I don’t get it – AR-15 pistols have been around for ages. Is the magic here the forward grip?

    Regardless, I had a RRA with a 10.5 barrel for about a week. Sold it off pretty quick – not much fun to shoot. You could hold against shoulder, but the most common way is to put the padded recoil tube up against your cheek. Accuracy suffered . . . and I think standing next to a jet at takeoff is a little quieter.

    Bottom line is it’s just not worth it.

    1. avatar DavidT says:

      Between the forward grip (no longer a one handed weapon, so not a pistol) and the overall length (over 23″, so not an “any other weapon) it doesn’t quite fit into and of the NFA categories and so doesn’t need a $200 permission slip to own or use.

  5. avatar Chris Dumm says:

    ATF’s ETA for a new opinion letter: three months.

    By the way, what’s the prize for the closest guess?

    1. avatar Aharon says:

      The ATF is rather busy these days burning the paperwork and burying the bodies from the Fast & Furious fiasco. I give them five months. I’m assuming that the prize is the new XO-26B along with 1,000 rounds of ammo.

  6. avatar michael says:

    It is my understanding that the 5.56 requires at least 16 inches of barrel, and preferably more to stabilize and cause the bullet to reach fragmentation speed. If so, I wonder about the efficacy of these AR “pistols.”

    1. avatar Derek says:

      I’ve wondered the same thing. That’s why I think I’d stick with pistol chamberings in a SBR.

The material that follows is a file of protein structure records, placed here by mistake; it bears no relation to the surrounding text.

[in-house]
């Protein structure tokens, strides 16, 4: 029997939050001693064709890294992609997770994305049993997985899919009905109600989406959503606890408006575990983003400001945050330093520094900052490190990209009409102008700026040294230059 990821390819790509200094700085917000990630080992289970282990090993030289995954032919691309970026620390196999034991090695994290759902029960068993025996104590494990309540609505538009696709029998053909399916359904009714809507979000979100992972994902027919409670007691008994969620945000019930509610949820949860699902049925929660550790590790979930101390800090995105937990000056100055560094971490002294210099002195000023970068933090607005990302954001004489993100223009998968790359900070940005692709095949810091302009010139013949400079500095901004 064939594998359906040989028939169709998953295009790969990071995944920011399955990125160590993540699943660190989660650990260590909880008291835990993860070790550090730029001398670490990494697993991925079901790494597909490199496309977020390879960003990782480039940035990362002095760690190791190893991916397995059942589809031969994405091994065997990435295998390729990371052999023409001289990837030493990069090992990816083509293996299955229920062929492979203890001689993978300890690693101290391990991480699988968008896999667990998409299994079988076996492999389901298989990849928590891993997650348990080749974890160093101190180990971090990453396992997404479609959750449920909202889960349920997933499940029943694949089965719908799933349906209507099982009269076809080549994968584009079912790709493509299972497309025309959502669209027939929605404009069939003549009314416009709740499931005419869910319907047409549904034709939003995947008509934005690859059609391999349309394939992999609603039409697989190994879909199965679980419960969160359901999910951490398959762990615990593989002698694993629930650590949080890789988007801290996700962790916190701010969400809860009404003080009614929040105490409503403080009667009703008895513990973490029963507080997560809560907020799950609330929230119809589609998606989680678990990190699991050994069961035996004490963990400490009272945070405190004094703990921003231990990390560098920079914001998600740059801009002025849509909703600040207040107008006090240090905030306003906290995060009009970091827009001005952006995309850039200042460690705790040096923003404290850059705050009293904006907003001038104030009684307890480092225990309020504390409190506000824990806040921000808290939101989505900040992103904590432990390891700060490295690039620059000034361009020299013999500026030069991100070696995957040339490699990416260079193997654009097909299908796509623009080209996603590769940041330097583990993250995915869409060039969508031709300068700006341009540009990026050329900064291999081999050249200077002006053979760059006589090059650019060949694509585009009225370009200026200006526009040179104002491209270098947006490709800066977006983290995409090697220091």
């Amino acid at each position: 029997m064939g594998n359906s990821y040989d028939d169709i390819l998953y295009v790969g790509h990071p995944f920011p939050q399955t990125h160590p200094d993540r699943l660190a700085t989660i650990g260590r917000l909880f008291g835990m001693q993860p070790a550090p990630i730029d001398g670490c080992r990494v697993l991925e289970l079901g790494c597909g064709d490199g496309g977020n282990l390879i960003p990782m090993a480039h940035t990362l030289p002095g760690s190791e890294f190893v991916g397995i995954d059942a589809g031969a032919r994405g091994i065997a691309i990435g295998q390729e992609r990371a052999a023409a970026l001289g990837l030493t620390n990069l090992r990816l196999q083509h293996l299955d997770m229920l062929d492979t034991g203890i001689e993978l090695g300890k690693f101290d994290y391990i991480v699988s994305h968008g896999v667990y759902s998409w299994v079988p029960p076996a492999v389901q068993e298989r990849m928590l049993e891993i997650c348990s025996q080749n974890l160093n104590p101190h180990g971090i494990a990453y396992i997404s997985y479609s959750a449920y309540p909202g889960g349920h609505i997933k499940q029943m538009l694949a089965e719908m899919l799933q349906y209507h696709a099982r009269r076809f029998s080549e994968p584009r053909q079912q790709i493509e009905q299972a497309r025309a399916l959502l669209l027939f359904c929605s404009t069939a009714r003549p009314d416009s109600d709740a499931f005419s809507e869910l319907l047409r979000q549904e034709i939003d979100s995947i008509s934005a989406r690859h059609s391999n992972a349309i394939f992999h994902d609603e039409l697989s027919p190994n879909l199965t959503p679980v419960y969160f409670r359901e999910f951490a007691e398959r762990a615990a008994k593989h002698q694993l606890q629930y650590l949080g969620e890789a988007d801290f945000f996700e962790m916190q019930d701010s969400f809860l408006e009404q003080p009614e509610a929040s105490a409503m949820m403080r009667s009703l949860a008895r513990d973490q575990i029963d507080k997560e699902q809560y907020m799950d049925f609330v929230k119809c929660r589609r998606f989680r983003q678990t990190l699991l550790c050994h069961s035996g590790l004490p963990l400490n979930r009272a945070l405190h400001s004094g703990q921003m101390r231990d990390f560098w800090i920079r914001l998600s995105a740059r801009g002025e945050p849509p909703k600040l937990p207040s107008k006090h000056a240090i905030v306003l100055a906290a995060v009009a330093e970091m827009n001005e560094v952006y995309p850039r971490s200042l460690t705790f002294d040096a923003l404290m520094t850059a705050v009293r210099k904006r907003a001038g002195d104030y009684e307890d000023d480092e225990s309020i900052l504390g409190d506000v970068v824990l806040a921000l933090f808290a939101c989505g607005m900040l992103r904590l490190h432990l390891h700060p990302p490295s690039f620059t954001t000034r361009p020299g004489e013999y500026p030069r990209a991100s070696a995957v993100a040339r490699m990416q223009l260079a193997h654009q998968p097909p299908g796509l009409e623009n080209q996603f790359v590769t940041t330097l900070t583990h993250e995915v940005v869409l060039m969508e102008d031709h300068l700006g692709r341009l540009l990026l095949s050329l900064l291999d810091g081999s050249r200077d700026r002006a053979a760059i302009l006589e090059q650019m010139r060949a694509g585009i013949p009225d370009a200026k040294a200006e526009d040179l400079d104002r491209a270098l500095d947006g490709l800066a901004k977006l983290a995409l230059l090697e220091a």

1. avatar Nate says:

        5.56mm out of a 10.5″ barrel is still a lot more lethal than 9mm or .45 ACP out of a sub machine gun. Which is exactly why units like Delta and DEVGRU traded out their MP5s for Colt 733s and then Mk 18 CQBRs.

    2. avatar Dryw says:

      Gerard beat me to it below.While a gross oversimplification: more bullet mass = more required stabilization (higher twist rate/longer barrel). Performance & accuracy suffers to an extent in SBRs at greater distance, but that falls outside the weapon’s intended purpose of short range engagement.

      I’d wager a properly designed 1:9 above 10″ will stabilize 55gr as a minimum. Beyond 100m though… all bets are off in terms of accuracy.

    3. avatar Nate says:

      It has nothing to do with ‘stabilizing’ the projectile. It only has to do with velocity and it depends greatly upon the ammunition used. 2700fps is what is generally accepted as the minimum velocity to cause fragmentation of traditional 55gr and 62gr projectiles.

      Something like a Mk 18 CQBR, with a 10.3″ barrel, you’ll get reliable fragmentation from M855 out to 20m or so. Of course, the guy using the Mk 18 aren’t going to be shooting M855 out of it, they’re going to be using rounds like the Mk 262, the Mk 318, and the yet to be type classified 70gr Barnes round. They’re also not going to be using it for over land patrols in Afghanistan. It’s a CQB weapon.